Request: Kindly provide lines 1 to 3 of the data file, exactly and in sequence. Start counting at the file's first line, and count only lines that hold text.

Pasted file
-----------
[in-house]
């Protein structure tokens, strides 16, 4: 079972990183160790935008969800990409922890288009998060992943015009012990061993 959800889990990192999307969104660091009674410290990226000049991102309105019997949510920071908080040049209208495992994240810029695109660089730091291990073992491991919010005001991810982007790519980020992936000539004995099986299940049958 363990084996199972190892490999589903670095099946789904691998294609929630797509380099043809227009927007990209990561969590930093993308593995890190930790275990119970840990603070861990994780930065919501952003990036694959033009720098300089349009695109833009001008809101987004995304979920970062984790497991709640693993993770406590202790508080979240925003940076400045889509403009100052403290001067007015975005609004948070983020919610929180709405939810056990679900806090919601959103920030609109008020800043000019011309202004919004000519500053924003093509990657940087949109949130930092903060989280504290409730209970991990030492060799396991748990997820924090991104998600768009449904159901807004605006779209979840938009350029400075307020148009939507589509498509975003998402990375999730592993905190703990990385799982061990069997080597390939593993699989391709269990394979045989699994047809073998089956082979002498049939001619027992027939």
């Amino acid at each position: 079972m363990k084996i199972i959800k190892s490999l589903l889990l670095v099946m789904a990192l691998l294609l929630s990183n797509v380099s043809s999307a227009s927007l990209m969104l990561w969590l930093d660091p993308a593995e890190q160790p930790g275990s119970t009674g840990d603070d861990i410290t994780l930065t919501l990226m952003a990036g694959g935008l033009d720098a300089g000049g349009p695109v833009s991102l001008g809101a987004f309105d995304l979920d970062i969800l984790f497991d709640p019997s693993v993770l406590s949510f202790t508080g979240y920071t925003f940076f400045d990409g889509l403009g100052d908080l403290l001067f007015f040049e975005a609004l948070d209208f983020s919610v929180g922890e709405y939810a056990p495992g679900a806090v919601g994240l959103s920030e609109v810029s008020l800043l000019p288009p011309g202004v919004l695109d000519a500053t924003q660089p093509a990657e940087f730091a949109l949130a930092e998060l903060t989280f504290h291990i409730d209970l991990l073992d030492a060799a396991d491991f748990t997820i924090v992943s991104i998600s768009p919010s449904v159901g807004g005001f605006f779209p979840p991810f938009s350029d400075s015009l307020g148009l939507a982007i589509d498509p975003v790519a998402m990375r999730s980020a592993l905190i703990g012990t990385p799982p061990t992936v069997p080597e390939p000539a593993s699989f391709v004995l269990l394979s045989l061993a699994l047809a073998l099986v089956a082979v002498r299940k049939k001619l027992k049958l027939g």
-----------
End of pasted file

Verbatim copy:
[in-house]
């Protein structure tokens, strides 16, 4: 079972990183160790935008969800990409922890288009998060992943015009012990061993 959800889990990192999307969104660091009674410290990226000049991102309105019997949510920071908080040049209208495992994240810029695109660089730091291990073992491991919010005001991810982007790519980020992936000539004995099986299940049958 363990084996199972190892490999589903670095099946789904691998294609929630797509380099043809227009927007990209990561969590930093993308593995890190930790275990119970840990603070861990994780930065919501952003990036694959033009720098300089349009695109833009001008809101987004995304979920970062984790497991709640693993993770406590202790508080979240925003940076400045889509403009100052403290001067007015975005609004948070983020919610929180709405939810056990679900806090919601959103920030609109008020800043000019011309202004919004000519500053924003093509990657940087949109949130930092903060989280504290409730209970991990030492060799396991748990997820924090991104998600768009449904159901807004605006779209979840938009350029400075307020148009939507589509498509975003998402990375999730592993905190703990990385799982061990069997080597390939593993699989391709269990394979045989699994047809073998089956082979002498049939001619027992027939």
């Amino acid at each position: 079972m363990k084996i199972i959800k190892s490999l589903l889990l670095v099946m789904a990192l691998l294609l929630s990183n797509v380099s043809s999307a227009s927007l990209m969104l990561w969590l930093d660091p993308a593995e890190q160790p930790g275990s119970t009674g840990d603070d861990i410290t994780l930065t919501l990226m952003a990036g694959g935008l033009d720098a300089g000049g349009p695109v833009s991102l001008g809101a987004f309105d995304l979920d970062i969800l984790f497991d709640p019997s693993v993770l406590s949510f202790t508080g979240y920071t925003f940076f400045d990409g889509l403009g100052d908080l403290l001067f007015f040049e975005a609004l948070d209208f983020s919610v929180g922890e709405y939810a056990p495992g679900a806090v919601g994240l959103s920030e609109v810029s008020l800043l000019p288009p011309g202004v919004l695109d000519a500053t924003q660089p093509a990657e940087f730091a949109l949130a930092e998060l903060t989280f504290h291990i409730d209970l991990l073992d030492a060799a396991d491991f748990t997820i924090v992943s991104i998600s768009p919010s449904v159901g807004g005001f605006f779209p979840p991810f938009s350029d400075s015009l307020g148009l939507a982007i589509d498509p975003v790519a998402m990375r999730s980020a592993l905190i703990g012990t990385p799982p061990t992936v069997p080597e390939p000539a593993s699989f391709v004995l269990l394979s045989l061993a699994l047809a073998l099986v089956a082979v002498r299940k049939k001619l027992k049958l027939g």